Bad Passwords and What We Can Do About Them

Lists of the worst passwords are like a lot of tired franchise movies–they appear regularly and they’re pretty much the same story. Minor variations of the passwords “123456” and “password” always top the list, along with “qwerty” and the occasional topical term. For example, the password “dragon” has shown up in recent years, and the password “starwars”–though notably not in that tired franchise category–made a late surge this year.

Password manager company, Dashlane, has added a twist with its list of the “Worst Password Offenders” of 2017, naming high-profile people and organizations that fell into the bad-password trap. President Trump was deemed the worst offender, primarily because of simple passwords reportedly used by cabinet members and policy directors. Outside parties were also the culprits for the Department of Defense, specifically for its contractor, Booz Allen, as well as the Republican Party (stemming from a careless data analytics firm). Paul Manafort, for using “Bond007” as a password, and Sean Spicer, for apparently tweeting his passwords, also came in for scorn.

The point behind these lists is to raise awareness on cybersecurity, encourage people to learn about and use good password practices, and, of course, to get people to use password managers offered by the companies that make the lists.

On the bright side, there is the long-shot possibility that at some point in the future these lists won’t be necessary because passwords no longer will be necessary. The Federal government has made inroads into using biometrics–fingerprints or iris scans, for instance–along with security tokens for access control, and on the smartphone front, Apple and Samsung have been promoting face recognition and iris scanning for access. Biometrics have mostly been used as a secondary authentication technique, in addition to passwords, and security experts also have doubts about biometrics’ infallibility in determining that you are you.

Testers have fooled both Apple’s and Samsung’s systems, so it’s practical to assume that for the foreseeable future, passwords will be with us, and that best password practices are still worth pursuing.

The National Institute of Standards and Technologies (NIST), which has released password guidelines before, has just released new Digital Security Guidelines for Authentication and Lifecycle Management (Special Publication 800-63B). The document goes into great detail on authenticator levels and requirements for cryptographic devices and software to help agencies establish a secure infrastructure. The guidelines also offer advice on protocols that can help defend against incursions such as phishing attacks.

On the subject of passwords, NIST offers some tried-and-true (if often ignored) advice, such as cautioning against password that are written down on paper or stored in an electronic file that can be copied. NIST also recommends some new approaches that could make passwords more secure, some of which could make users happier. “Organizations need to be cognizant of the overall implications of their stakeholders’ entire digital authentication ecosystem,” the document states, by way of suggesting that organizations could make life easier. “Users often employ one or more authenticator, each for a different RP [relying party]. They then struggle to remember passwords, to recall which authenticator goes with which RP, and to carry multiple physical authentication devices.”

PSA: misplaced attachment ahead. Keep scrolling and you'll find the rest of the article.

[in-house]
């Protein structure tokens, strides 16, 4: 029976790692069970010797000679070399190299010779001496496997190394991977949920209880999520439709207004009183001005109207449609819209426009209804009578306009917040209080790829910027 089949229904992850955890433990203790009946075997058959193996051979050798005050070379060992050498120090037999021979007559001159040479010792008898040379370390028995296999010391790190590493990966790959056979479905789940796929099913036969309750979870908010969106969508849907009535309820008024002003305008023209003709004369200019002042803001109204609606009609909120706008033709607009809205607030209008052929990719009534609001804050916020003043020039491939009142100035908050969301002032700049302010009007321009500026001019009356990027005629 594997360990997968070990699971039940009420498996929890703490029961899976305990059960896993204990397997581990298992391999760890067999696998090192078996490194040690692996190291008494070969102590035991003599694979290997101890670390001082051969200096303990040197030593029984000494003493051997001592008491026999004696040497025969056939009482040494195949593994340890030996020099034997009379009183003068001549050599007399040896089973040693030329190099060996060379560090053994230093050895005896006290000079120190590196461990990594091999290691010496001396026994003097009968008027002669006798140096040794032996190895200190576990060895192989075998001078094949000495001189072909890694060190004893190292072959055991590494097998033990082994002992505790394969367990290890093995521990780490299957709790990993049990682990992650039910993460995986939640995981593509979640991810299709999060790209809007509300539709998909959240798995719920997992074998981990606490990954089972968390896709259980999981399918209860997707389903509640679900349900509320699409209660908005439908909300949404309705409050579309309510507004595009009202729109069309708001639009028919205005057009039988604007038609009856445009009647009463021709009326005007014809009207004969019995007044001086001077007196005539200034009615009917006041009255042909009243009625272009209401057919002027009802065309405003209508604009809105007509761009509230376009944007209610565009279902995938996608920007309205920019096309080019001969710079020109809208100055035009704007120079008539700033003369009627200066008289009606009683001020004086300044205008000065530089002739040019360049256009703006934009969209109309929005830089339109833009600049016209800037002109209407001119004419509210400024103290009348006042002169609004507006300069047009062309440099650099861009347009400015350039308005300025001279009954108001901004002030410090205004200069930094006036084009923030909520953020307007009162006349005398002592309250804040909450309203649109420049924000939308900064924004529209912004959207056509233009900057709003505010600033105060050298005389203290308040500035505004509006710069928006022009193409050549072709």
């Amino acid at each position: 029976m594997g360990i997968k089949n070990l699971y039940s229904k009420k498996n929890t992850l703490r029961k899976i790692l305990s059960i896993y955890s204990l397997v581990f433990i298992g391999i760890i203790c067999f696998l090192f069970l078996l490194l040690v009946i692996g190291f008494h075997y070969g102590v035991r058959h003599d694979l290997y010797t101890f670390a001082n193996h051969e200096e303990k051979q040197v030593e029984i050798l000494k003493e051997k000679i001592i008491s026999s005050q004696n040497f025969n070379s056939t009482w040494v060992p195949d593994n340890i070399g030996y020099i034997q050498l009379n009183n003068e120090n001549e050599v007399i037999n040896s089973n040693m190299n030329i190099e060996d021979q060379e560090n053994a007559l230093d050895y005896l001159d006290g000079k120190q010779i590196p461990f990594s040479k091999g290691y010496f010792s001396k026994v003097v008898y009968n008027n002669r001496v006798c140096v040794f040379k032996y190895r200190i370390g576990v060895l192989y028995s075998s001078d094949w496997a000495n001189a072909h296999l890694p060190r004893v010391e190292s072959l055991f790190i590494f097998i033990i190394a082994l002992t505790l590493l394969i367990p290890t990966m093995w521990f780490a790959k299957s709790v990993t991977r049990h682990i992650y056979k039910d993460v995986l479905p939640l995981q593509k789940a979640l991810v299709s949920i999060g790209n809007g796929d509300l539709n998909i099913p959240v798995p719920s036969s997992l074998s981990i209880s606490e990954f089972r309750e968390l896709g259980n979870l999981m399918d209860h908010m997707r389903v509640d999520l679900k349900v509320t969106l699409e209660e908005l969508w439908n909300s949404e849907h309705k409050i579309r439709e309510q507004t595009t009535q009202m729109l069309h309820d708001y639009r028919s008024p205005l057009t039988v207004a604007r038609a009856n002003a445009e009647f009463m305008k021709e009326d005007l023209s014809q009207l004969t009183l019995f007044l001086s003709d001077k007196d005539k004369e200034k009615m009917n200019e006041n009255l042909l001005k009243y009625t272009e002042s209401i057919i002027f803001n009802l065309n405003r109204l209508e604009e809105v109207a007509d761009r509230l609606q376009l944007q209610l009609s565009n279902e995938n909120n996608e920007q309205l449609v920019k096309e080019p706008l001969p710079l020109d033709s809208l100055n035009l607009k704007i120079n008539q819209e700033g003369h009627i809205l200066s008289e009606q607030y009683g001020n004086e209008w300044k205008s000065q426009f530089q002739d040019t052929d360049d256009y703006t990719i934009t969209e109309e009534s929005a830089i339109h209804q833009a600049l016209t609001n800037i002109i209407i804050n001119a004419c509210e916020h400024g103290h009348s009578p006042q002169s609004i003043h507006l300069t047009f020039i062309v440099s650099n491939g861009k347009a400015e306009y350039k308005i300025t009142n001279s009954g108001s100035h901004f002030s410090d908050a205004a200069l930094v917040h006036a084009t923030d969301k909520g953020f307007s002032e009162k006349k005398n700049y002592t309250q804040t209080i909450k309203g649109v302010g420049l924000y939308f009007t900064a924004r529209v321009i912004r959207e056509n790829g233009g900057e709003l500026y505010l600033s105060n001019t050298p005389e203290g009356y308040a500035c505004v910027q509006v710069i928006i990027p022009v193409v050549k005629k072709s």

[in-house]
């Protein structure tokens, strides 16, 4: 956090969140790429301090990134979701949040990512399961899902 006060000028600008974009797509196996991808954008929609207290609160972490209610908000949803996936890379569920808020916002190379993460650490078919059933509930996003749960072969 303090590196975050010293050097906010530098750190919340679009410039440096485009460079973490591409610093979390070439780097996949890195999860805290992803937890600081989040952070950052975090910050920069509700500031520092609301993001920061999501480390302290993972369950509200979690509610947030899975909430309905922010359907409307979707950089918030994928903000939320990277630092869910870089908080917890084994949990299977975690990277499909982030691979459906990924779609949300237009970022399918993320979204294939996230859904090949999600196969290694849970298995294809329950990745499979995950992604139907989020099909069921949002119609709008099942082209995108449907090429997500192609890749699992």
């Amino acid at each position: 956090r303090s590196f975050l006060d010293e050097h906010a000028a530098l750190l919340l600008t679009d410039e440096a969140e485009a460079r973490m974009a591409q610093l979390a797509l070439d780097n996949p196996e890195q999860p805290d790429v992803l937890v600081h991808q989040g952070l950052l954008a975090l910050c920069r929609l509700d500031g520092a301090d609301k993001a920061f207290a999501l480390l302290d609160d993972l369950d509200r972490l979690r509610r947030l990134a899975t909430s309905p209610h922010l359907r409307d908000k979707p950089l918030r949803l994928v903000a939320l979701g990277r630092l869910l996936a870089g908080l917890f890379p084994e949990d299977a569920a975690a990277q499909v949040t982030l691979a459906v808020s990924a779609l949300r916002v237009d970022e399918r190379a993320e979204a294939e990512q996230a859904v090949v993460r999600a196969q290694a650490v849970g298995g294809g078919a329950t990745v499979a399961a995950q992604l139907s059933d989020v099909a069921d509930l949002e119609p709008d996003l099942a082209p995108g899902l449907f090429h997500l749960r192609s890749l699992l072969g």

For instance, it proposes getting rid of periodic changes to passwords, a practice that not only inconveniences users but results in them writing down the new passwords, and hasn’t been shown to improve security. Likewise, organizations could eliminate the requirement for combinations of uppercase, lowercase, numbers, or special characters, which can make passwords needlessly complex and hard to remember for users. As security company Trustwave pointed out, a basic requirement of at least one upper-case letter and a number can result on “Password1” meeting the same standards as “X$nc*(24,”–and neither is as secure as a longer passphrase such as “ThisIsMyPasswordNoReallyItIs.”

“Symantec recommends combating bad passwords by implementing multi-factor authentication technology and managing access points to cut off intruders,” Chris Townsend, Federal vice president at Symantec, told MeriTalk.  “Most surprisingly, an analysis of the passwords used on IoT devices found that default user names and passwords of these devices are often never changed. Symantec broke down the list of top 10 passwords used to attempt to login to their honeypot were “admin,” “root,” and a flurry of others, its 2017 Internet Security Threat Report found.”

Bill Rucker, Trustwave’s president of Government Solutions emphasizes that his team’s analysis of recent cyber-incidences concludes weak passwords remain a significant contributor to compromise.

“We are seeing cybercriminals constantly developing new tools or modifying techniques to circumvent defenses put in place to prevent brute force attacks,” Rucker said. “These techniques employ automation and can quickly comb through millions of common password combinations against single or multiple targets. Weak passwords in today’s climate is a serious yet preventable vulnerability for all organizations.”

Another important recommendation that could go a long way toward eliminating bad passwords is screening password entries against those listed in cybercriminal dictionaries, and forbidding those that are on the list, which could take “Passw0rd,” out of the running.

Despite the promise of other authentication methods, passwords won’t disappear anytime soon. But they don’t have to be lame, and dealing with them doesn’t have to be as difficult as it has been. Maybe it’s as easy as “123456.”

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